The NBA is encouraging social justice work with its latest award, ESPN reported. On Thursday (May 13), the professional basketball organization announced the new Kareem Abdul-Jabbar Social Justice Champion award — an honor that will be bestowed upon the basketball player who best mirrors the social justice and racial equality efforts put forth by Abdul-Jabbar, a civil rights activist and former player of the Los Angeles Lakers and the Milwaukee Bucks.
Nominees for the award will be selected by all 30 NBA teams. A seven-person group comprised of league executives, activists and retired NBA players will narrow the nominations to a select few.
The premiere winner — who will be announced amid the NBA playoffs — will be awarded with $100,000, which will go toward their desired organization. Additionally, the four runner ups will have the opportunity to donate $25,000 to a social justice organization of their choice.
“It’s nice to see the NBA try to promote social justice awareness, and I am very flattered they would see fit to name the award after me,” Abdul-Jabbar told The Undefeated, per ESPN. “I know I have some history with this, so I’m happy the way it’s worked out.”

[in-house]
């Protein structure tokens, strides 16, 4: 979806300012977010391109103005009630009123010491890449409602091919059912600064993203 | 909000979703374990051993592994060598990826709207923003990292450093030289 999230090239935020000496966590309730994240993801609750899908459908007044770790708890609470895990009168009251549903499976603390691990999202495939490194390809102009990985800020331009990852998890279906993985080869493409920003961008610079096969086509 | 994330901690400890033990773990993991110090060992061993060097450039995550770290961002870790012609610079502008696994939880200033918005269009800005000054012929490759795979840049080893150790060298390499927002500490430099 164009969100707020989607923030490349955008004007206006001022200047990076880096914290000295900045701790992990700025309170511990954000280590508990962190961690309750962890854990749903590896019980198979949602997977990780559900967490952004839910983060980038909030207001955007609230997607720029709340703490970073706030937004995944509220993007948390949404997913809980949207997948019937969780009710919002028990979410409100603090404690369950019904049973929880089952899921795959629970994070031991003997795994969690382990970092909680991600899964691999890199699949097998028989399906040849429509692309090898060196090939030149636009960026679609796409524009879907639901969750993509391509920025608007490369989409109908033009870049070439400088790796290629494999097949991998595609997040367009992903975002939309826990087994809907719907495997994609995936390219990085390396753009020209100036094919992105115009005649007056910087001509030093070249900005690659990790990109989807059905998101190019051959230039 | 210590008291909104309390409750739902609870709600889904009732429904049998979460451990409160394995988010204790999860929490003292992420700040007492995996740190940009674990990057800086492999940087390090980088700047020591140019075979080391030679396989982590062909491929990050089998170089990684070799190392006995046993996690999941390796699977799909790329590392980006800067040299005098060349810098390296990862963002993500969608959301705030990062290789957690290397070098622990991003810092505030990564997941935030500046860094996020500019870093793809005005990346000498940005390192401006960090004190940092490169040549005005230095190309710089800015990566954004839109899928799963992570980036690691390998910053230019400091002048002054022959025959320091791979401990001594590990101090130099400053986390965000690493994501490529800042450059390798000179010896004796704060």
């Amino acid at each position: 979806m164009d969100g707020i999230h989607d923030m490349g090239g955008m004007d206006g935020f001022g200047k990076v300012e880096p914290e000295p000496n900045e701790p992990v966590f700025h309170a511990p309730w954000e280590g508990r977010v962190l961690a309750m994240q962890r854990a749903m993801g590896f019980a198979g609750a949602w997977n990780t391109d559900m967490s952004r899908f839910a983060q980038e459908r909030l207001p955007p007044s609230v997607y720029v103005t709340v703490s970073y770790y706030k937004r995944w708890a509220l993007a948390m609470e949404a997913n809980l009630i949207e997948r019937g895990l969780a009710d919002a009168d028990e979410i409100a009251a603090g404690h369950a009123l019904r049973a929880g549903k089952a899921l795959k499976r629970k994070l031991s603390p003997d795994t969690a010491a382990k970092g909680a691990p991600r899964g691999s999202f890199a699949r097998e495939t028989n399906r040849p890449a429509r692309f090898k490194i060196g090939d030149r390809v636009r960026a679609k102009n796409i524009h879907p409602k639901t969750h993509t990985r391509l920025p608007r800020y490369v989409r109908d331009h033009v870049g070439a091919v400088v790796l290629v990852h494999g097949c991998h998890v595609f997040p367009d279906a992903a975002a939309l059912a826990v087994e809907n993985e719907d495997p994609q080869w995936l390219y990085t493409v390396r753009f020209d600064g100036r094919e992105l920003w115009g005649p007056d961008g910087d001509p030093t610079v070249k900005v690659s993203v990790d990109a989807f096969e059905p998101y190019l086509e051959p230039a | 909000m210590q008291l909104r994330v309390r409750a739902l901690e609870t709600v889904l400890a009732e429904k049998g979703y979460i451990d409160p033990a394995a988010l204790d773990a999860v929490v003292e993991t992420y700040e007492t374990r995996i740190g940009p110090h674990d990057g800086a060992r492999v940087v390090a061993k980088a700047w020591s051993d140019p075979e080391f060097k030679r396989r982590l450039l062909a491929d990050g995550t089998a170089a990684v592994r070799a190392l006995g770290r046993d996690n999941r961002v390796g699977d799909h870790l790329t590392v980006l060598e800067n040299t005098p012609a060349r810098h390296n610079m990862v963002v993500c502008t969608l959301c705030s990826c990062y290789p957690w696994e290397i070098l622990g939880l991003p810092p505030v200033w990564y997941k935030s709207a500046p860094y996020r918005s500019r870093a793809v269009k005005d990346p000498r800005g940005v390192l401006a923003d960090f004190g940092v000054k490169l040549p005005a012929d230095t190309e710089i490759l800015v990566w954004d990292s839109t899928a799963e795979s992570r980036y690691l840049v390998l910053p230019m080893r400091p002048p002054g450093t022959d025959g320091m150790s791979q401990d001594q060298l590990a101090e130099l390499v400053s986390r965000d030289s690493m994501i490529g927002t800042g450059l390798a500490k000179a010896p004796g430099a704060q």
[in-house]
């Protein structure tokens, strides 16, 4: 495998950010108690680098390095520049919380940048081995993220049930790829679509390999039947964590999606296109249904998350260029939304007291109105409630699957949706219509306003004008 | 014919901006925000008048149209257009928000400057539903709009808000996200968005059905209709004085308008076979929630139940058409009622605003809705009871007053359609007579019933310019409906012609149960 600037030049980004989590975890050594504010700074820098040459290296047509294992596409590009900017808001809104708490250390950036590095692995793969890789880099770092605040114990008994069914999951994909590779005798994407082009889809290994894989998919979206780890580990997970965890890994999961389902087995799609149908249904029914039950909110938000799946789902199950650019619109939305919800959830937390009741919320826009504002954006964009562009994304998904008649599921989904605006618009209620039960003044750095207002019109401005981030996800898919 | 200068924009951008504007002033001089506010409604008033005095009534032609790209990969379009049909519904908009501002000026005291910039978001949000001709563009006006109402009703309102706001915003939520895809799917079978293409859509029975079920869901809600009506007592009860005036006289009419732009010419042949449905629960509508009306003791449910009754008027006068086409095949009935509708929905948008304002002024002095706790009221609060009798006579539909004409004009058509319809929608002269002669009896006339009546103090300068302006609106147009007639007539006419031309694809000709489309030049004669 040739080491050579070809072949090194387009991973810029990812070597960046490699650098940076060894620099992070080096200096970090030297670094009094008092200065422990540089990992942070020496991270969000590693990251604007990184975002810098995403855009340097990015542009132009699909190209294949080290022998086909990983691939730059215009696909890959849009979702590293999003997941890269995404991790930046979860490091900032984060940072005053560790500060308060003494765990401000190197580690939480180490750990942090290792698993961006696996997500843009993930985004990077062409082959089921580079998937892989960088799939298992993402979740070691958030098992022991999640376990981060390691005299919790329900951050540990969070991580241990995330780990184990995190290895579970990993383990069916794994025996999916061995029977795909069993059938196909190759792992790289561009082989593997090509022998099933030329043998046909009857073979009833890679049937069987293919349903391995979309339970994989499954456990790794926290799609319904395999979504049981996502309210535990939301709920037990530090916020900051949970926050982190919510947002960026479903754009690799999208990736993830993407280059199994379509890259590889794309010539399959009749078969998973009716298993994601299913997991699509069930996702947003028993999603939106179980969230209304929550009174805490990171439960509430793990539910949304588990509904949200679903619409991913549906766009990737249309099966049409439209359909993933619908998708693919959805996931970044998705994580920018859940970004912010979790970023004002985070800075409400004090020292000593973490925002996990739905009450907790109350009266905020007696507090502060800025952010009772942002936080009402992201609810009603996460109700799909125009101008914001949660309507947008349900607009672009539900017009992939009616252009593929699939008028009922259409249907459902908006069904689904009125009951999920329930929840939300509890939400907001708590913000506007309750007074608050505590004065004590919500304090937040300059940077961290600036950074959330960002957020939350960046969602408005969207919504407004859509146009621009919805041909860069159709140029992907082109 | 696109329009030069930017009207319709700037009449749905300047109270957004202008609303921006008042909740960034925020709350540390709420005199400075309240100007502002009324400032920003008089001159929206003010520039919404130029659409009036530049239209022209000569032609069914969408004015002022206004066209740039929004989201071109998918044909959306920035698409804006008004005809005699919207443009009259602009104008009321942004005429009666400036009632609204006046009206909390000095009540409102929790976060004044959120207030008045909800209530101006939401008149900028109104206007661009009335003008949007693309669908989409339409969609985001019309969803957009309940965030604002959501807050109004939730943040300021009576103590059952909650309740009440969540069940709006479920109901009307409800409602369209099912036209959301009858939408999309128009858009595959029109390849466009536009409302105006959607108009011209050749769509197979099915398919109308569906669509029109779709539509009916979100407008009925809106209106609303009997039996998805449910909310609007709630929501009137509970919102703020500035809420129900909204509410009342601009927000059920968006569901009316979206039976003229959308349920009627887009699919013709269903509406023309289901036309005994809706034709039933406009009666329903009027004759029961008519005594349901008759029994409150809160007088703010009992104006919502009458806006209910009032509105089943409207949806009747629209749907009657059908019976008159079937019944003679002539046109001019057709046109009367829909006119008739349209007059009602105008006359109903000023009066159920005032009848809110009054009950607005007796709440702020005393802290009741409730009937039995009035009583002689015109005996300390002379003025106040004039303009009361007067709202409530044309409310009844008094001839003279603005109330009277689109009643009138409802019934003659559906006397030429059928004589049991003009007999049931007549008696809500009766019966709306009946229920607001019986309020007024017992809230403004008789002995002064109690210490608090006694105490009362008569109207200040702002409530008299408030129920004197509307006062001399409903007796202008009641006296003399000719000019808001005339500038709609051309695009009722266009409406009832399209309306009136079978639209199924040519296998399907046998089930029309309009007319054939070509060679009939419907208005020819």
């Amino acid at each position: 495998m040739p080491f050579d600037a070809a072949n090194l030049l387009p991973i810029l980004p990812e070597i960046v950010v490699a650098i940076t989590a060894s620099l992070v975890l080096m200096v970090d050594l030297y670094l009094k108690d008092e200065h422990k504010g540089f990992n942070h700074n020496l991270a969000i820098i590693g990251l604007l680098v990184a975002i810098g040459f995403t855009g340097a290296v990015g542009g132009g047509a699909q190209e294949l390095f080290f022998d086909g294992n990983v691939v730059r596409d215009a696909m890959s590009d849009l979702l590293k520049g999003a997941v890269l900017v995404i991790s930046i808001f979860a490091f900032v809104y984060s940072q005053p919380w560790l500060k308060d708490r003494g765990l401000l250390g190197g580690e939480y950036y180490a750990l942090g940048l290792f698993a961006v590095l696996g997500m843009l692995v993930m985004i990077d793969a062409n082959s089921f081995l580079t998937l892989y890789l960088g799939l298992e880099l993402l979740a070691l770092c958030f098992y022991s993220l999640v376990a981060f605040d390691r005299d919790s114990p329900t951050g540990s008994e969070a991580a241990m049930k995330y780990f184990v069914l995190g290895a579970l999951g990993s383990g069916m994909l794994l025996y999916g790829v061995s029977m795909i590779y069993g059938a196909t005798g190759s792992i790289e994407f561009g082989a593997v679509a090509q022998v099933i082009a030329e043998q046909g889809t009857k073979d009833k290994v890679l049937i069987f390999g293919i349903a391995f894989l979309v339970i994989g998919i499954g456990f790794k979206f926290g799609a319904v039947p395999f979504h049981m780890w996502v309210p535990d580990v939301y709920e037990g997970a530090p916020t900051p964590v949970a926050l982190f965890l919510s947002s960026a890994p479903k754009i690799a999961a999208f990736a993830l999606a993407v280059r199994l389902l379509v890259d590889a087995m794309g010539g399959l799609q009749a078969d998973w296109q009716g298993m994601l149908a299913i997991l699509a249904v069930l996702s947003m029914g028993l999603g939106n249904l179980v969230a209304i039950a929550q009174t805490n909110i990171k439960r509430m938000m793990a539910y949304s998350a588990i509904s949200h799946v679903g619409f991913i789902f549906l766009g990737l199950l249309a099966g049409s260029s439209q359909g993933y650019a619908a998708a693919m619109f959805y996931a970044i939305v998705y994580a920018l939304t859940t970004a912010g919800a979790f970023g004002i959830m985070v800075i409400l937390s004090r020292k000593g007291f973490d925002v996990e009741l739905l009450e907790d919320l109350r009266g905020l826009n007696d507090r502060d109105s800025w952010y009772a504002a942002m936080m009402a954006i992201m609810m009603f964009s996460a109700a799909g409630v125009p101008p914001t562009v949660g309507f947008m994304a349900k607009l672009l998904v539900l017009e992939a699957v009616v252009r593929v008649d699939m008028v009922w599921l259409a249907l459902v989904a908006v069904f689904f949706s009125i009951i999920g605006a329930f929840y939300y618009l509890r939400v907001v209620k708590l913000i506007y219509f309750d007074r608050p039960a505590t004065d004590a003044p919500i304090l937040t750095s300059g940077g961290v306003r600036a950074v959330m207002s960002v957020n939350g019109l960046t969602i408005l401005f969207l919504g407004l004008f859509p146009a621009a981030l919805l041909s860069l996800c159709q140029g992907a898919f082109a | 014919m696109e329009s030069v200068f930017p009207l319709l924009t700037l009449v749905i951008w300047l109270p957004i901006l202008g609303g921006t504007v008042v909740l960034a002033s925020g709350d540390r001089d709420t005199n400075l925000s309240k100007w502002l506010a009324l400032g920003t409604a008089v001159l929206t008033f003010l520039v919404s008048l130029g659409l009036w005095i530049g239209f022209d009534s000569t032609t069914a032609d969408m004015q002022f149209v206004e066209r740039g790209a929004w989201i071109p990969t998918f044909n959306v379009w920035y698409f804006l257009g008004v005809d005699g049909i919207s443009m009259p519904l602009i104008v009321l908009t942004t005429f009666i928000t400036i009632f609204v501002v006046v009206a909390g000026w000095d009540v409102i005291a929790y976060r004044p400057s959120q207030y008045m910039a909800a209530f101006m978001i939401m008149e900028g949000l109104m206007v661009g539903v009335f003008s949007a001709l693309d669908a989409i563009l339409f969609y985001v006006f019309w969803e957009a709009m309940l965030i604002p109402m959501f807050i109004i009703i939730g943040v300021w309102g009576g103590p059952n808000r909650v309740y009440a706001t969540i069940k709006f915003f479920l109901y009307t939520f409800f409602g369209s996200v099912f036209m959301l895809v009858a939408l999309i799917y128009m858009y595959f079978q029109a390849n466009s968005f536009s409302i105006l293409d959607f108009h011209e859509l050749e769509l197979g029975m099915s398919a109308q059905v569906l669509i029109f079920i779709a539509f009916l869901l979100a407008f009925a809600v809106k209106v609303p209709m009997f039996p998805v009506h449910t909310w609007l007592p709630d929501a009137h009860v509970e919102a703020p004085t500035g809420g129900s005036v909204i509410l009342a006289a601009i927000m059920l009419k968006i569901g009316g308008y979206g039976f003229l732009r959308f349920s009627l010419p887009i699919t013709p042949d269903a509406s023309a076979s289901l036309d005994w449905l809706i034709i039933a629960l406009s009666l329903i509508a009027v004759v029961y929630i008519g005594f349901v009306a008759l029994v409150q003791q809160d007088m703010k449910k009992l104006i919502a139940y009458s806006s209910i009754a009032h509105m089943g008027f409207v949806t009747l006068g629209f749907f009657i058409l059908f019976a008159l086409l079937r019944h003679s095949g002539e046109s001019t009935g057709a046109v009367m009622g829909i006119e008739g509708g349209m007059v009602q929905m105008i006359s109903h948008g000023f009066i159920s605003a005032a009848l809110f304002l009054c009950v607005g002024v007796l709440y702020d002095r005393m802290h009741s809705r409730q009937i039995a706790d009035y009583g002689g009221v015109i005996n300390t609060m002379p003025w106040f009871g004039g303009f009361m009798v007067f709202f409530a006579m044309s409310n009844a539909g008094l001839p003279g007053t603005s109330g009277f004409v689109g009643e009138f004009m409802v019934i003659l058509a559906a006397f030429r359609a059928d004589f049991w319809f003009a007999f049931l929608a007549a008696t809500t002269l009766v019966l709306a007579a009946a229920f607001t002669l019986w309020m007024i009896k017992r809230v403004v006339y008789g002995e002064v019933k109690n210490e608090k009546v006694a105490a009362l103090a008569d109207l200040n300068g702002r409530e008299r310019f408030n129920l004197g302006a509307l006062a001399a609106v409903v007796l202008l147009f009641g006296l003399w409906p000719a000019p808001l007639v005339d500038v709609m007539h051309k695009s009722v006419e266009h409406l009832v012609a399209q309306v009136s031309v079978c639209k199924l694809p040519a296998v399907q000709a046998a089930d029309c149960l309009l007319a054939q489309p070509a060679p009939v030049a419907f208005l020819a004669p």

Abdul-Jabbar’s work toward racial equity and advancement stems back to the civil rights era. He was reportedly inspired to get involved in the fight for justice after the murders of Emmett Till and 15-year-old James Powell, who was fatally shot by a New York police officer in 1964. His efforts include an organized boycott of the 1968 Olympics following Martin Luther King Jr. and Malcolm X’s assassinations, and the Cleveland Summit that backed Muhammad Ali when he refused to enter the U.S. Army amid the Vietnam War.
The NBA social award named in Abdul-Jabbar’s honor comes months after the basketball organization staged a boycott and introduced a slew of social justice initiatives following Jacob Blake’s horrific shooting.